3 takeaways from Aston Villa’s disappointing loss at Tottenham

Reality came abruptly back into focus on Sunday afternoon when Aston Villa suffered a frustrating 2-1 loss to Tottenham Hotspur in London.

Flying high after back-to-back Premier League wins over Everton and Manchester United, Villa entered Sunday’s match confident in taking three points from a struggling Spurs side.

The Villans started the match well, dominating possession in the opening 10 minutes, but an organized and patient Tottenham absorbed the pressure and took the lead in the 27th minute via Pierre-Emile Højbjerg.

A much more direct Villa side threatened in the second half and found an equalizer in the 67th minute when Matt Targett, marauding down the left side, played a low cross for a surging Ollie Watkins who made no mistake in front of goal.

Villa deserved the draw and a point for their effort, but only four minutes after Watkins brought the match level Targett was credited with an own goal. The left back was beaten by Lucas Moura at the far post and, in an attempt to deny a point-blank goal, directed Son Heung-min’s cross into his own net.

LONDON, ENGLAND – OCTOBER 03: Tyrone Mings, Kortney Hause and Ezri Konsa of Aston Villa prepare for a corner during the Premier League match between Tottenham Hotspur and Aston Villa at Tottenham Hotspur Stadium on October 03, 2021 in London, England. (Photo by Eddie Keogh/Getty Images)

Spurs rode out a 2-1 result in the final 20 minutes of the match and exposed Villa and their 3-5-2 system. Here are the three biggest takeaways from a frustrating afternoon.

Spurs exploited the 3-5-2’s weaknesses

Since switching to a 3-5-2 formation, Aston Villa have looked tidy without the ball and threatening in possession. At Chelsea on September 11, the side dropped a 3-0 decision but controlled play for large portions of the contest.

In wins over Everton and United, the back three and midfield three stymied opposition attackers and created scoring chances on the break. It seemed manager Dean Smith cracked the code for Villa, and although we have not seen the end of the 3-5-2, Spurs exploited the system’s weaknesses.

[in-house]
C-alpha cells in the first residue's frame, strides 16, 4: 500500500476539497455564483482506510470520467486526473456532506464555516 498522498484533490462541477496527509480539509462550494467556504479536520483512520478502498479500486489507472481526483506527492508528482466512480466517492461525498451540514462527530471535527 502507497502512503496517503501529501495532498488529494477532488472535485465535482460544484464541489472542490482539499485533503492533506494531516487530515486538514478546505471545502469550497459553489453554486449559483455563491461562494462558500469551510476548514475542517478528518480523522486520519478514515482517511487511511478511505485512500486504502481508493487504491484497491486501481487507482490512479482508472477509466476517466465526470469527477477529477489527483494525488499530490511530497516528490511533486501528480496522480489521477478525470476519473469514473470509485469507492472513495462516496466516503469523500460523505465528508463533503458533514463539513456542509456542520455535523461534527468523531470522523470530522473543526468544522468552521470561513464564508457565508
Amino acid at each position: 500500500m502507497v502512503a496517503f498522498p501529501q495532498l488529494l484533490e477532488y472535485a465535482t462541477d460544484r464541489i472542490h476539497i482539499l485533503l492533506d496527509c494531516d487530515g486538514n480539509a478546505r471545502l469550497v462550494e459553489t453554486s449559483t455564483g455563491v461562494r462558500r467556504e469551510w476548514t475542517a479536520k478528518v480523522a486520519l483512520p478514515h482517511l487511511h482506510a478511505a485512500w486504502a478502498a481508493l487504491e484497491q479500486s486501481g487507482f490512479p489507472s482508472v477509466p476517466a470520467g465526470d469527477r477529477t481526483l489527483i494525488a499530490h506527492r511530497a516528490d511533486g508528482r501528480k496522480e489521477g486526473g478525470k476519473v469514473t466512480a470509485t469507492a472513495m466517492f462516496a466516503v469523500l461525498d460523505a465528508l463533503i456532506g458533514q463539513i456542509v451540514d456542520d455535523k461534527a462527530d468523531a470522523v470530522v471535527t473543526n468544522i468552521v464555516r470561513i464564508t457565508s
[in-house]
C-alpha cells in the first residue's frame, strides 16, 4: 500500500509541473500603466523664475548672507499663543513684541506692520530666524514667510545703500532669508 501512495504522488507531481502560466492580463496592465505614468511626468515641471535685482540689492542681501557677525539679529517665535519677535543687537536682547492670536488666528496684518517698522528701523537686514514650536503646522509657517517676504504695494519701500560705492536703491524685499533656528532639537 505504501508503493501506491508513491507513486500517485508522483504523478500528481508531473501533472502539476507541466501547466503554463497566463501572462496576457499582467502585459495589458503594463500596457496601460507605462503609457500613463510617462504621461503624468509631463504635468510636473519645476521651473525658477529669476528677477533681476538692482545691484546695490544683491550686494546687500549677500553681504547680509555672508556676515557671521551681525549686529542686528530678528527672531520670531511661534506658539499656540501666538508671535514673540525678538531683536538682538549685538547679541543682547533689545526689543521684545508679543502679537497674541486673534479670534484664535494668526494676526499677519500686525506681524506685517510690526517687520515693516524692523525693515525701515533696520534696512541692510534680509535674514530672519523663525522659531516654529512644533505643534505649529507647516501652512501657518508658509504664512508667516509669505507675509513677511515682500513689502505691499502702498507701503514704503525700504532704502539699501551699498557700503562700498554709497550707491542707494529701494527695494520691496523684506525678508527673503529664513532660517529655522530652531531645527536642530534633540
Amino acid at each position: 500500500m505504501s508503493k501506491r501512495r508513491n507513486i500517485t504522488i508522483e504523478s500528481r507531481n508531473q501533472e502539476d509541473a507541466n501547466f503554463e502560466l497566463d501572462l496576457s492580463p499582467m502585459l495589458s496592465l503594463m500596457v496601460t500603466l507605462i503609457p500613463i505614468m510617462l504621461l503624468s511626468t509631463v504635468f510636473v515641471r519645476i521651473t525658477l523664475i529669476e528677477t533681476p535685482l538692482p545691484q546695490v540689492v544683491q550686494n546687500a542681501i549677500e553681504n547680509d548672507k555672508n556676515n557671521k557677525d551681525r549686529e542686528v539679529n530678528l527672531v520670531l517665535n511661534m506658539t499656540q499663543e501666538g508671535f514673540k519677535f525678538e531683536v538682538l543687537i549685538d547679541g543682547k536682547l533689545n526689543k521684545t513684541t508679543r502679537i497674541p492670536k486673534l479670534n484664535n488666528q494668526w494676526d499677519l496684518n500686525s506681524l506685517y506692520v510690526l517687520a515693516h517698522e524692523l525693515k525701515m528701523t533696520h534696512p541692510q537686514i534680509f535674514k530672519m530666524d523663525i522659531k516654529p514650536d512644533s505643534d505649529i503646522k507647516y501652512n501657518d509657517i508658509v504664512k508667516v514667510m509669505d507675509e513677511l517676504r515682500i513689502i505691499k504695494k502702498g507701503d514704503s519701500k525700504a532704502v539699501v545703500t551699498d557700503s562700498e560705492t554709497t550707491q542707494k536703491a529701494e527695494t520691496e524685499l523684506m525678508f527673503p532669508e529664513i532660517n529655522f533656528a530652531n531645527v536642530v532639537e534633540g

Son was dangerous all afternoon and took up space on the left-hand side between right back Matty Cash and right center back Ezri Konsa. In the 3-5-2, Villa rely on the wing backs to provide width in attack, and when Cash pushed upfield, Son moved into the open space on the left flank.

According to @pgr_analytics on Twitter, Son led all players with nine touches in the box, six shot-creating actions, and four carries into the box. His exploits directly created the game-winning goal when he took up space on the left and played a cross into the box.

Moving forward, we’ll see Smith experiment with natural wingers to give width to Villa’s attack so that the likes of Cash and Targett can focus more on defending, but the 3-5-2 will remain an option for future contests.

Danny Ings needs more touches

The shock signing of Danny Ings from Southampton helped soften the blow of losing Jack Grealish in August. The forward started the season hot, tallying in each of Villa’s first two matches.

But Ings has failed to find the back of the net since, and his involvement has continued to diminish. Smith’s goal is to find a way for Watkins and Ings to play together, and despite the latter’s experience playing in a two-man front line with Southampton last season, he’s struggled for touches since Smith switched to a 3-5-2.

In 2020/21, Ings averaged three shot-creating actions per game. This year, he’s averaging just one. In the match at Chelsea, Ings had just 14 touches, and in the loss at Spurs on Sunday, he generated zero shot-creating actions.

LONDON, ENGLAND – OCTOBER 03: Danny Ings of Aston Villa during the Premier League match between Tottenham Hotspur and Aston Villa at Tottenham Hotspur Stadium on October 3, 2021 in London, England. (Photo by James Williamson – AMA/Getty Images)

Ings is among the Premier League’s best-pressing forwards, but Villa’s success this season will hinge on the England international’s ability to create and score goals. Perhaps a 4-4-2 or a 4-3-3 formation would provide Ings with more reliable wide options.

Inconsistency is still an issue for Aston Villa

Villa started the season with a disappointing loss at newly-promoted Watford and followed that result with a convincing win at home over Newcastle. A 1-1 draw with Brentford felt like a fair result before the first international break.

In the four games since, Villa have collected six out of a possible 12 points in matches with Chelsea, Everton, Manchester United, and Spurs. Decent business on the surface, but after the United win, many supporters went into the Spurs match feeling like Villa should take all three points.

The loss isn’t a step back, but rather a reminder that the Premier League is relentless and Villa are a work in progress. Watkins, Ings, and Emi Buendia are not yet scoring regularly, and Leon Bailey has rarely been fit.

Expect Smith to switch to four at the back again after the international break. It doesn’t mean he and the coaching staff have gone back to the drawing board, but rather he needs to get some of his big-money signings involved better.

In a lot of ways, the 3-5-2 was safe. The squad was built to play in a 4-3-3 or 4-2-3-1. There may be some growing pains along the way, but once the team gets into a groove, it will push on and challenge the Big 6.